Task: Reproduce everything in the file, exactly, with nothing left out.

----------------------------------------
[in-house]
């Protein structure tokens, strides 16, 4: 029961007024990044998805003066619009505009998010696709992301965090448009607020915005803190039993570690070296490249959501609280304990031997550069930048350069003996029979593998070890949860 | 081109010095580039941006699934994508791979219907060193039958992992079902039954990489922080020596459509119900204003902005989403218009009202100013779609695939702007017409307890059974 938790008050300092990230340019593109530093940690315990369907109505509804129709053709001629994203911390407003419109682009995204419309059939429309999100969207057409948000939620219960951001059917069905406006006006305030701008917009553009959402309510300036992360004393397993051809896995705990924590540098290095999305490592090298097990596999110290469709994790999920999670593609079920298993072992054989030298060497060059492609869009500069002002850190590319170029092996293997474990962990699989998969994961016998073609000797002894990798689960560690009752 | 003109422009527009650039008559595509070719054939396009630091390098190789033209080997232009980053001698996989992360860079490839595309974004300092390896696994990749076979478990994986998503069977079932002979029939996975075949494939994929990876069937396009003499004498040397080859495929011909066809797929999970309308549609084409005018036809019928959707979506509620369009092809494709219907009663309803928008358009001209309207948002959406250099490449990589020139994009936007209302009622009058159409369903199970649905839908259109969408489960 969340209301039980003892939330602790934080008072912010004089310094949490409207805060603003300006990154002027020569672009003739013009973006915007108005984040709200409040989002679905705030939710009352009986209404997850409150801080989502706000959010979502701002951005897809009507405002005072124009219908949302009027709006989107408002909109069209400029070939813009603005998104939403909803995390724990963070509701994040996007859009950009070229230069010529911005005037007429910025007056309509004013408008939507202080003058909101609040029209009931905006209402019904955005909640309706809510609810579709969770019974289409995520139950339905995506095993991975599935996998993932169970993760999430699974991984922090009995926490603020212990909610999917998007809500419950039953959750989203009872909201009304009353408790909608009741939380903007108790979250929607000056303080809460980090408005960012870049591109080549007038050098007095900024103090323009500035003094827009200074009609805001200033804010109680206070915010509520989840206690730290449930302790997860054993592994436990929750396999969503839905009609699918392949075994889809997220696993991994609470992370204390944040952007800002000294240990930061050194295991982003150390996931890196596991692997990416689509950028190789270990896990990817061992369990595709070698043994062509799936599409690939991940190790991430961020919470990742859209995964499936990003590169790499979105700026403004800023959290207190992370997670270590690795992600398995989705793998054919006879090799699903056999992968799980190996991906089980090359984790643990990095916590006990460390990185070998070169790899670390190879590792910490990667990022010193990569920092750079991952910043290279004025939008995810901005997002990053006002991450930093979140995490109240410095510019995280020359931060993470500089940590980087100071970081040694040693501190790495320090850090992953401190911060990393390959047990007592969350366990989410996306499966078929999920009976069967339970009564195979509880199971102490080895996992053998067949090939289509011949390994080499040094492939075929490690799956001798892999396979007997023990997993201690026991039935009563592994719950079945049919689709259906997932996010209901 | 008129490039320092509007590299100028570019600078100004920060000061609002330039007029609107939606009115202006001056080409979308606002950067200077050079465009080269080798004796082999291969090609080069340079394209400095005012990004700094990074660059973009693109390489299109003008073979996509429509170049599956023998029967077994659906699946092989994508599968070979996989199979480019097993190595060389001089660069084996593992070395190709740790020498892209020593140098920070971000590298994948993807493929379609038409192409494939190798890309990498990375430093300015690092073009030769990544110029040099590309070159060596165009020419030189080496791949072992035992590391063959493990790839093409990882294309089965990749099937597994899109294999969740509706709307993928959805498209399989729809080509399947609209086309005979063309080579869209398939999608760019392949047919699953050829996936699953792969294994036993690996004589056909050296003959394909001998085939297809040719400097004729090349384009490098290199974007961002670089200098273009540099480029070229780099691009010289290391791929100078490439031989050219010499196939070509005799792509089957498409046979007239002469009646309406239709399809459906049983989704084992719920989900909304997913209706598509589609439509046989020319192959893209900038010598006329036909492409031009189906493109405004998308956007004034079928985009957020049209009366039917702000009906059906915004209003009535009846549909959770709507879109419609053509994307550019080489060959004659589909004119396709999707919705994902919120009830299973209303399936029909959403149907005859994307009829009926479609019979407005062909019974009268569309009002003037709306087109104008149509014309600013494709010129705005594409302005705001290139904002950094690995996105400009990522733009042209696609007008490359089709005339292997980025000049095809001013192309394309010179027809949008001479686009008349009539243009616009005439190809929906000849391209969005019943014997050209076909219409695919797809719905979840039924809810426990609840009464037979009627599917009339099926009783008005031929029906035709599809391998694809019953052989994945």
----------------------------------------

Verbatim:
[in-house]
């Protein structure tokens, strides 16, 4: 029961007024990044998805003066619009505009998010696709992301965090448009607020915005803190039993570690070296490249959501609280304990031997550069930048350069003996029979593998070890949860 | 081109010095580039941006699934994508791979219907060193039958992992079902039954990489922080020596459509119900204003902005989403218009009202100013779609695939702007017409307890059974 938790008050300092990230340019593109530093940690315990369907109505509804129709053709001629994203911390407003419109682009995204419309059939429309999100969207057409948000939620219960951001059917069905406006006006305030701008917009553009959402309510300036992360004393397993051809896995705990924590540098290095999305490592090298097990596999110290469709994790999920999670593609079920298993072992054989030298060497060059492609869009500069002002850190590319170029092996293997474990962990699989998969994961016998073609000797002894990798689960560690009752 | 003109422009527009650039008559595509070719054939396009630091390098190789033209080997232009980053001698996989992360860079490839595309974004300092390896696994990749076979478990994986998503069977079932002979029939996975075949494939994929990876069937396009003499004498040397080859495929011909066809797929999970309308549609084409005018036809019928959707979506509620369009092809494709219907009663309803928008358009001209309207948002959406250099490449990589020139994009936007209302009622009058159409369903199970649905839908259109969408489960 969340209301039980003892939330602790934080008072912010004089310094949490409207805060603003300006990154002027020569672009003739013009973006915007108005984040709200409040989002679905705030939710009352009986209404997850409150801080989502706000959010979502701002951005897809009507405002005072124009219908949302009027709006989107408002909109069209400029070939813009603005998104939403909803995390724990963070509701994040996007859009950009070229230069010529911005005037007429910025007056309509004013408008939507202080003058909101609040029209009931905006209402019904955005909640309706809510609810579709969770019974289409995520139950339905995506095993991975599935996998993932169970993760999430699974991984922090009995926490603020212990909610999917998007809500419950039953959750989203009872909201009304009353408790909608009741939380903007108790979250929607000056303080809460980090408005960012870049591109080549007038050098007095900024103090323009500035003094827009200074009609805001200033804010109680206070915010509520989840206690730290449930302790997860054993592994436990929750396999969503839905009609699918392949075994889809997220696993991994609470992370204390944040952007800002000294240990930061050194295991982003150390996931890196596991692997990416689509950028190789270990896990990817061992369990595709070698043994062509799936599409690939991940190790991430961020919470990742859209995964499936990003590169790499979105700026403004800023959290207190992370997670270590690795992600398995989705793998054919006879090799699903056999992968799980190996991906089980090359984790643990990095916590006990460390990185070998070169790899670390190879590792910490990667990022010193990569920092750079991952910043290279004025939008995810901005997002990053006002991450930093979140995490109240410095510019995280020359931060993470500089940590980087100071970081040694040693501190790495320090850090992953401190911060990393390959047990007592969350366990989410996306499966078929999920009976069967339970009564195979509880199971102490080895996992053998067949090939289509011949390994080499040094492939075929490690799956001798892999396979007997023990997993201690026991039935009563592994719950079945049919689709259906997932996010209901 | 008129490039320092509007590299100028570019600078100004920060000061609002330039007029609107939606009115202006001056080409979308606002950067200077050079465009080269080798004796082999291969090609080069340079394209400095005012990004700094990074660059973009693109390489299109003008073979996509429509170049599956023998029967077994659906699946092989994508599968070979996989199979480019097993190595060389001089660069084996593992070395190709740790020498892209020593140098920070971000590298994948993807493929379609038409192409494939190798890309990498990375430093300015690092073009030769990544110029040099590309070159060596165009020419030189080496791949072992035992590391063959493990790839093409990882294309089965990749099937597994899109294999969740509706709307993928959805498209399989729809080509399947609209086309005979063309080579869209398939999608760019392949047919699953050829996936699953792969294994036993690996004589056909050296003959394909001998085939297809040719400097004729090349384009490098290199974007961002670089200098273009540099480029070229780099691009010289290391791929100078490439031989050219010499196939070509005799792509089957498409046979007239002469009646309406239709399809459906049983989704084992719920989900909304997913209706598509589609439509046989020319192959893209900038010598006329036909492409031009189906493109405004998308956007004034079928985009957020049209009366039917702000009906059906915004209003009535009846549909959770709507879109419609053509994307550019080489060959004659589909004119396709999707919705994902919120009830299973209303399936029909959403149907005859994307009829009926479609019979407005062909019974009268569309009002003037709306087109104008149509014309600013494709010129705005594409302005705001290139904002950094690995996105400009990522733009042209696609007008490359089709005339292997980025000049095809001013192309394309010179027809949008001479686009008349009539243009616009005439190809929906000849391209969005019943014997050209076909219409695919797809719905979840039924809810426990609840009464037979009627599917009339099926009783008005031929029906035709599809391998694809019953052989994945």